Run, Run, RemonaBy Kayla Montgomery | 07/08/2014 7:19pm
For Alabama track and field athlete Remona Burchell, 2014 was a record-breaking year. The junior sprinter took home a championship title during both the indoor and outdoor seasons, shattered records with her times in the 100-meter sprints and has racked up numerous “Alabama’s first” titles.
When asked about her success, the Montego Bay, Jamaica, native smiled and looked away before describing her year as “unexpected,” a mantra she has repeated since her top finish in the 100-meter at the June NCAA Track and Field Outdoor Championships in Eugene, Oregon.
Before she was winning championships, Burchell was competing in her home country’s sport days around age seven or eight. She said she remembers participating in various creative activities and ultimately developing a love for track, but since then, she said, she hasn’t looked back.
“We do different stuff [at sports day], we don’t just run the 100 and the 200,” Burchell said. “We have like a spoon with a lemon in it, and we walk with it. If it falls out, we have to pick it up and start over again. We have like oranges lined up, we had to pick up the furthest one and put it in our pan – I got involved in track and field when I was young and never stopped.”
Burchell’s love for the sport continued to grow as she eventually competed for Herbert Morrison High School, where she transferred to increase her focus on track.
“From there, I got to learn to love the sport more,” she said. “It has brought me to my junior college, and now here. I didn’t expect to be running this fast my junior year, but I am.”
Burchell shattered the University’s 100-meter record when she ran a wind-legal 11.03 at the NCAA East Preliminary, finishing with a time that ranked second in the world for 2014 at the time and the fastest by a collegian.
Her record-breaking time is very different from where the athlete said she expected to be this season. When she came to Alabama, Burchell said she expected to run “maybe 11.2,” in the 100-meter.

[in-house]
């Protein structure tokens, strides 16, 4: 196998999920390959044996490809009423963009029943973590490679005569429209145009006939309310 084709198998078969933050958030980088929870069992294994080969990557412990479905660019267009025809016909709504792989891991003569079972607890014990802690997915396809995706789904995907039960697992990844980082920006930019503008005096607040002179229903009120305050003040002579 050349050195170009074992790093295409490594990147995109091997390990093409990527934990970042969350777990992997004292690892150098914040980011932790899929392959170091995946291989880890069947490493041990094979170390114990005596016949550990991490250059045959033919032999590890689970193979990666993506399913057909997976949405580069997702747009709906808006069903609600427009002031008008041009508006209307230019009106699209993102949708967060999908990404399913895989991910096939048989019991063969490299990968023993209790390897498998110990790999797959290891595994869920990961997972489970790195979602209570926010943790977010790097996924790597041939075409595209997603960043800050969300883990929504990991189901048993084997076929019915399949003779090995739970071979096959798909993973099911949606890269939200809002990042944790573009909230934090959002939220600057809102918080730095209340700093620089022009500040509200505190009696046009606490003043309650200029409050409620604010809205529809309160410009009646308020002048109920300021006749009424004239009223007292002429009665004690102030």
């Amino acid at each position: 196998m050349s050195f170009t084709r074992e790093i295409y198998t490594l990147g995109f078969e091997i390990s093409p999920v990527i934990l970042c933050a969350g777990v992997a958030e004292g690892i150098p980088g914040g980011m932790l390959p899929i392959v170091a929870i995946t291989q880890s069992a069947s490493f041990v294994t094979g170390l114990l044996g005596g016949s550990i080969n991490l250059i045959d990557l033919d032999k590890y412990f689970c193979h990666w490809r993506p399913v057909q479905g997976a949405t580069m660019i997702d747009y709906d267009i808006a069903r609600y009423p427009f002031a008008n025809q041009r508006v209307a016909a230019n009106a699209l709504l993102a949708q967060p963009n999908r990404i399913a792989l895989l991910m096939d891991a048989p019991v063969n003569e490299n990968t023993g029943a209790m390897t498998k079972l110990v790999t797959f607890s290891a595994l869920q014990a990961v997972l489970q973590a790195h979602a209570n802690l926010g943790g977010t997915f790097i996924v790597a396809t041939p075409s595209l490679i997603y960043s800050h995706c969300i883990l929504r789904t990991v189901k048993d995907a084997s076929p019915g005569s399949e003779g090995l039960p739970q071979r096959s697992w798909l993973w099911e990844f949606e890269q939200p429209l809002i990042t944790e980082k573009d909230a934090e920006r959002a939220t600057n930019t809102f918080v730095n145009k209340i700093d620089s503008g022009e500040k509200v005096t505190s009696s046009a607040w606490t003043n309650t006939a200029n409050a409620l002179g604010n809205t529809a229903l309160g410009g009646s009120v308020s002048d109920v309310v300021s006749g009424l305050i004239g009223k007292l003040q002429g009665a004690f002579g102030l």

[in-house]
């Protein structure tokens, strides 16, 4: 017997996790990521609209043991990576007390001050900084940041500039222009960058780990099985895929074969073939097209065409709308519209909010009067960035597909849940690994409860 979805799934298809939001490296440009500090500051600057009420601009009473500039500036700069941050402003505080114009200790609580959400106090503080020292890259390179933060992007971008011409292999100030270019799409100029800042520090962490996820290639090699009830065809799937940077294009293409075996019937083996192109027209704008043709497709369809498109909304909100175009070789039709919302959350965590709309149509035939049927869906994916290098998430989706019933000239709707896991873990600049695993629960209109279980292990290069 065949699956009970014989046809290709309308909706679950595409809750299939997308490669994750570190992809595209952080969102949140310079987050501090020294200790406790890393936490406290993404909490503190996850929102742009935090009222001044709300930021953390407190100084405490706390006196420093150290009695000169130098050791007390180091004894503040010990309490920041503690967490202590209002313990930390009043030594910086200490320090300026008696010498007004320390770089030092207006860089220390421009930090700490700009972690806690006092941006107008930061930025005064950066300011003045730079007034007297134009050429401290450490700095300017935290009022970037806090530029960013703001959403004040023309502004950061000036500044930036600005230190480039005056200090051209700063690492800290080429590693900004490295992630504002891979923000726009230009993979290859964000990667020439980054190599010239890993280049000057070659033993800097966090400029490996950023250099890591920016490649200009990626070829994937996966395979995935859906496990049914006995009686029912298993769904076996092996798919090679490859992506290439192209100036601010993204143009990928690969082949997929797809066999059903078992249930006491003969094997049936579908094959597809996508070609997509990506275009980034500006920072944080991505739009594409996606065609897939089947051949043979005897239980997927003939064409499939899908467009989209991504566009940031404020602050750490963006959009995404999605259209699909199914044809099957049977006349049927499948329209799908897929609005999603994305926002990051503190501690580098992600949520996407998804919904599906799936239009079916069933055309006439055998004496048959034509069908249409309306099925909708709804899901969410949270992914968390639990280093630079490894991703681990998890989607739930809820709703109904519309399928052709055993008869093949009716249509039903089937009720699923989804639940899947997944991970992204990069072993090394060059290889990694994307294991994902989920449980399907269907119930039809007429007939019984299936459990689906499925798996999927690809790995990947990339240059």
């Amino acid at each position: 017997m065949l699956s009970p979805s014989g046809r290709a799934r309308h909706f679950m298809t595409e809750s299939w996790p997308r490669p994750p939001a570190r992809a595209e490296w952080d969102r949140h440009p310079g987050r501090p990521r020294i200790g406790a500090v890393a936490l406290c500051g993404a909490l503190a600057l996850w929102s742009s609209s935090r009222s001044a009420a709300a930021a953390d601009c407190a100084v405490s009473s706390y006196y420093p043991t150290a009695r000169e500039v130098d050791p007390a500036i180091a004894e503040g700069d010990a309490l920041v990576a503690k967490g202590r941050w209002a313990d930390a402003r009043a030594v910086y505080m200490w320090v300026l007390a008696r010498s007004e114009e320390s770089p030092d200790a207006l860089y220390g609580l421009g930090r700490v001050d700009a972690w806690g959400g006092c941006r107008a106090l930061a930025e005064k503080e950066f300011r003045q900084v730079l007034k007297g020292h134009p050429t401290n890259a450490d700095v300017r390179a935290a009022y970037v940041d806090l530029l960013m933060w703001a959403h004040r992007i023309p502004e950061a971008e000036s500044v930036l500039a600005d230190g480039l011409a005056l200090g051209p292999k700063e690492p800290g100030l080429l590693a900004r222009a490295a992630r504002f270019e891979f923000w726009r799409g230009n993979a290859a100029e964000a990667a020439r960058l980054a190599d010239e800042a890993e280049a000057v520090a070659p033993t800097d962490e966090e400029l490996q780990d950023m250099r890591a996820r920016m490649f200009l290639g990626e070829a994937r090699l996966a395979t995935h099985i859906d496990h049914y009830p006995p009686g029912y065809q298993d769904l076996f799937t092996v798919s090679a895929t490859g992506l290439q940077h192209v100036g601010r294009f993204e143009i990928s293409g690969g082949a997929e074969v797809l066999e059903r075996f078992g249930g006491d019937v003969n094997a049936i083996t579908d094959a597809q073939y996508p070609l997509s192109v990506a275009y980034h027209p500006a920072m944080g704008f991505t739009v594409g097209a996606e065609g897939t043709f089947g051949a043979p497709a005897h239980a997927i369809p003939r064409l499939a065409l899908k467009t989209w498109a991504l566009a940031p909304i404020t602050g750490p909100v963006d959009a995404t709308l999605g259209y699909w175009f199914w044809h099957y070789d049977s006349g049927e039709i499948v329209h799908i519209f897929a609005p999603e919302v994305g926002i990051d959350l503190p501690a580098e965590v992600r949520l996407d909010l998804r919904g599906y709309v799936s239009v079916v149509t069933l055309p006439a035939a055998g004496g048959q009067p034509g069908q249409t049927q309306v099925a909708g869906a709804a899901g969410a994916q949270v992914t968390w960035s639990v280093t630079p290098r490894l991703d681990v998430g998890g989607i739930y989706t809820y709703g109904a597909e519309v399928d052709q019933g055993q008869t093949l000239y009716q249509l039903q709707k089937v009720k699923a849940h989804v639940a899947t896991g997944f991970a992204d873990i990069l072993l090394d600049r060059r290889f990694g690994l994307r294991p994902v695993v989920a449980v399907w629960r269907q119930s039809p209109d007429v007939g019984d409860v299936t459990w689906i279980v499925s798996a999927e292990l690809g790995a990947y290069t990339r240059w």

Her extraordinary first year at Alabama didn’t come without its struggles, however. A nagging injury kept her from competing in the 200-meter as she wanted. She said the most difficult part of her career was the adjustment to competing for and training with the Crimson Tide.
“My first practice here, I cried,” she said. “In the weight room, I cried because I wasn’t strong enough and I wasn’t doing what [Alabama sprints and hurdles] coach [Matt] Kane wanted me to do, and I was getting frustrated. But, it has made me grow a lot in terms of track and field. I’ve been running at my best now.”
Despite her success, the young athlete has largely flown under the radar on the national scene. Burchell was named on the watch list of The Bowerman Trophy – the top track and field honor in the country, like football’s Heisman – back in March. After her championship race, however, she was absent from the trophy’s finalists.
Burchell said she doesn’t let the lack of national attention get her down but takes it in stride and uses it as another motivational tool.
“Sometimes it feels like I deserve more, but, as I say, I cannot force them to put me on their list,” she said. “So next year, I will work for it. I will work harder for it.”
Kane said he agrees she may have been overlooked this season, but that is a trend which is sure to change in the future.
“I think that she wasn’t necessarily a high-profile recruit in high school then went the junior college route and wasn’t necessarily a high-profile recruit there, so people were underestimating her ability,” Kane said. “She’s shown it now that she’s definitely going to be the favorite. I hope nobody underestimates her next year.”
Although Burchell may consider her success unexpected and doesn’t readily boast of her accolades, Kane said her progress hasn’t gone unnoticed from her opponents, and she has been able to adjust to her role as a champion.
“One of the biggest changes she’s made is in her maturity level on the track,” Kane said. “She’s adjusted her awareness of how good she can be, and she’s adjusted from being the hunter to the hunted. She was able to handle that process and flourished when she knew she had a target on her back.”
Her hard work hasn’t gone unnoticed by her family, either. Burchell said her mother constantly expresses her support for her daughter’s track career.
“My mom, she’s always motivating me and telling me that she’s proud of me and that I’ve come a long way, and I just need to be focused and keep doing what I’m doing,” she said.
Even though Burchell admitted she has a hard time showing her excitement after a big win, she said her family enjoys her wins and always has one prominent question for her when she calls after meets.
“Whenever I’m at a track meet and I call them, the first thing they ask me is did I win, so I know they’re happy for me,” she said.
Drawing on the support from her family and coach and her success in only her first year at the Capstone, Burchell said her goals for next season are simple.
“The same,” she said with a smile. “The same.”